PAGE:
In Scenic Routes, Mike D’Angelo looks at key movie scenes, explaining how they work and what they mean.
Nothing is so positive, benign, or uplifting that a horror movie can’t use it to give an audience the creeps. The archetypal example of this phenomenon is the circus clown, a figure that’s been so thoroughly co-opted by fright flicks over the years that anyone wearing chalk-white makeup and a red nose is assumed to be an alien, a serial killer, or an alien serial killer. But the trick can be done with something as simple as a smile. On one hand, the smile is a universal symbol of happiness and contentment, recognized in every part of the world; on the other, it’s thought to have evolved from a threat display, modified so that the teeth are only partly visible, thereby signaling that the recipient has nothing to fear. (“See, these aren’t so scary!”) All it really takes to revert to the original hackle-raising version is a bit of exaggeration. Throw in some inappropriate laughter as well, and it pretty much guarantees folks will back away slowly.
Bob Clark’s Deathdream (originally released as Dead Of Night, but that title also refers to a well-known omnibus horror film from the ’40s, so let’s stick to the re-issue title) makes particularly expert use of the creepy-ass smile. Made in 1972, when American disillusionment with the Vietnam War was at its peak, this pointed variation on “The Monkey’s Paw” sees a soldier (Richard Backus) who was killed in action return to life and his home, apparently at the mystical bequest of his grieving mother (Lynn Carlin, from John Cassavetes’ Faces). Everyone, including Dad (John Marley, also from Faces) and Sis (Anya Ormsby) is naturally overjoyed to see him, especially as they’d already received the terrible telegram announcing his demise. But not only is there something definitely off about Backus, there’s also something less than wholesome about the entire reunion sequence, including those family members who didn’t have their fragile illusions about the sanctity of human life forever shattered in Southeast Asia.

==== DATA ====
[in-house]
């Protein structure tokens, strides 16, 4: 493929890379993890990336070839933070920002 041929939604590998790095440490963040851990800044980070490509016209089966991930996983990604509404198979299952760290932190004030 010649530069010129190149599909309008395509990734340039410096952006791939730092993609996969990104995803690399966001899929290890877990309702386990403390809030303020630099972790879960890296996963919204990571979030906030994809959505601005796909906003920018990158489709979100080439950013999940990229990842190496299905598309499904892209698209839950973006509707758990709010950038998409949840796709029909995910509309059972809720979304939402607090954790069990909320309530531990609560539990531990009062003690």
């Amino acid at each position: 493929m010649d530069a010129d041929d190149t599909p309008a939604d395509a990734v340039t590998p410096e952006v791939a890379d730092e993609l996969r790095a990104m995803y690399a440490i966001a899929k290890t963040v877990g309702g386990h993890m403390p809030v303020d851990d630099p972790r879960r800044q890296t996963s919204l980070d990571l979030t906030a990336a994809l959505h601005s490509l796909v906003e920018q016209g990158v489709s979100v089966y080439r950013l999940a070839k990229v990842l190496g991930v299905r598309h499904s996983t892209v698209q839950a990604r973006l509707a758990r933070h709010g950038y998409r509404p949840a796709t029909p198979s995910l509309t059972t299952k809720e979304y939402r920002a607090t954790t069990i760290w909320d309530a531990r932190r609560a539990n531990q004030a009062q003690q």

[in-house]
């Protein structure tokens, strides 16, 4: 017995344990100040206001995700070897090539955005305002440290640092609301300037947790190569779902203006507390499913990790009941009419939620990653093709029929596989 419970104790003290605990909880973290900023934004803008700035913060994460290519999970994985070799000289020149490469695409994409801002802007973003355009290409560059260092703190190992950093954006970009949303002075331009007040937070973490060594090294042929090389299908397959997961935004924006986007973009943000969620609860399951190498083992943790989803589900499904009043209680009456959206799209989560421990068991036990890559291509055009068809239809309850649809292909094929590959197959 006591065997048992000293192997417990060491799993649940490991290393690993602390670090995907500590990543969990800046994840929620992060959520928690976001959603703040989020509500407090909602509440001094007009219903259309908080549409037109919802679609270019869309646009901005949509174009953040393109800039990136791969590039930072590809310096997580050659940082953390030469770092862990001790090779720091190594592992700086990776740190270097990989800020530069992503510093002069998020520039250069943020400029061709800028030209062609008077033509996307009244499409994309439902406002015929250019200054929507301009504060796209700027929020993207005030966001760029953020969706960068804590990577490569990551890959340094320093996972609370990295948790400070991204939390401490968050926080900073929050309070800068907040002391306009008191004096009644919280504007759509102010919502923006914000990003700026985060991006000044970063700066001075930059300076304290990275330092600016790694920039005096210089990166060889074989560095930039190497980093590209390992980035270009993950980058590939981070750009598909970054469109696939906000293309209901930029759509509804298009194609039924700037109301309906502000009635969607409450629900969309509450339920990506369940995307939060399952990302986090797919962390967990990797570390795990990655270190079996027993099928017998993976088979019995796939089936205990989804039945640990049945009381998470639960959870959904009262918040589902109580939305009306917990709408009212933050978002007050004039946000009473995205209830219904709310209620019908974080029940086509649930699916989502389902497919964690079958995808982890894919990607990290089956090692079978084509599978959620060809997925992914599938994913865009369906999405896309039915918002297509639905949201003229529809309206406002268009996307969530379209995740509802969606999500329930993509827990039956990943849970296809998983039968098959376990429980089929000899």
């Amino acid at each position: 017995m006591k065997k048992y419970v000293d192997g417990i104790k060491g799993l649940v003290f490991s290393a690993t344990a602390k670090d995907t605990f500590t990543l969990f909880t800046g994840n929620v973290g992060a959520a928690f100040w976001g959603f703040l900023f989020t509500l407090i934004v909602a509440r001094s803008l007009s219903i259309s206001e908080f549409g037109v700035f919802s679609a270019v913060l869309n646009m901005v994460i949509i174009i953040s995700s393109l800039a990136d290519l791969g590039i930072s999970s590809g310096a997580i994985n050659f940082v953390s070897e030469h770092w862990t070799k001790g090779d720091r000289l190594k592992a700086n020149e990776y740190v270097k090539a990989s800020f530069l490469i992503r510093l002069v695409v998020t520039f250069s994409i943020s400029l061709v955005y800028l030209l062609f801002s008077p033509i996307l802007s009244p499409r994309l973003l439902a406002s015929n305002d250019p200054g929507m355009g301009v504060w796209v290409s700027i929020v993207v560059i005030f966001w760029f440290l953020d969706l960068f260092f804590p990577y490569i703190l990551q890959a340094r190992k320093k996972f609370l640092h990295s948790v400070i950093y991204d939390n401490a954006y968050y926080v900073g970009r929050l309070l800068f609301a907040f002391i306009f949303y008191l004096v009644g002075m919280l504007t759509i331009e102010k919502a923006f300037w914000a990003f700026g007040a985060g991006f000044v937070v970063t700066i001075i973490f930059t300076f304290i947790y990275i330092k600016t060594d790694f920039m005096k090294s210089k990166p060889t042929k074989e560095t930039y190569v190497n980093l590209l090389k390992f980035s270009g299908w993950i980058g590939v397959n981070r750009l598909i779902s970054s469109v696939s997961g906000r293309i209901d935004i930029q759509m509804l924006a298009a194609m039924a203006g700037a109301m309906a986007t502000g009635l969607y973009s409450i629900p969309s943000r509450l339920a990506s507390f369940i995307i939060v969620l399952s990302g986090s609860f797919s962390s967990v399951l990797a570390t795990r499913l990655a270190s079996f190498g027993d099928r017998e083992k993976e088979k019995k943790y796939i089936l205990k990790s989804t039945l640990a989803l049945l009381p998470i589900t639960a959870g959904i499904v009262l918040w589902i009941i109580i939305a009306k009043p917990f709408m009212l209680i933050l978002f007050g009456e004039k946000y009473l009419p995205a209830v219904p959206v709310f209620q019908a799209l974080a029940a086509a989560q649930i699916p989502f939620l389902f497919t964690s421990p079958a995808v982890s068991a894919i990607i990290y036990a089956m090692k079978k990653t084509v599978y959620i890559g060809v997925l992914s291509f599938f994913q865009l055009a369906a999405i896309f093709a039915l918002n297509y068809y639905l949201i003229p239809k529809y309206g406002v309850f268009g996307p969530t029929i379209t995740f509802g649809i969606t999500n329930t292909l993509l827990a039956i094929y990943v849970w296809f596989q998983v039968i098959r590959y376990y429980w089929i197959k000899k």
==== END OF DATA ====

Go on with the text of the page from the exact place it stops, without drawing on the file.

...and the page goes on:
Bob Clark occupies a strange place in cinema history. His two biggest hits, Porky’s and A Christmas Story, have virtually nothing in common, and the rest of his filmography consists largely of obscurities and outright disasters. (He was responsible for both Baby Geniuses pictures, for example.) But his early horror films, which also include the original Black Christmas and Children Shouldn’t Play With Dead Things, are a bracing amalgam of low-budget clumsiness and conceptual intelligence. There’s a good sense of the former in a scene where the family descends the stairs, investigating a noise—there’s no way a gifted visual stylist would shoot it like this, with the angle randomly shifting from high to low and the direction of movement abruptly reversing (even if that’s the actual layout of the house, as it appears to be, the cut just doesn’t scan). At the same time, though, that very lack of professionalism, along with the unexplained hissing on the soundtrack, is part of what lends the descent its frisson of Something Awry. You can get away with (heh) murder in a horror film, because amateur = uncontrolled, and that’s inherently scarier. It’s the reason The Texas Chain Saw Massacre is, for my money, the most disturbing movie ever made.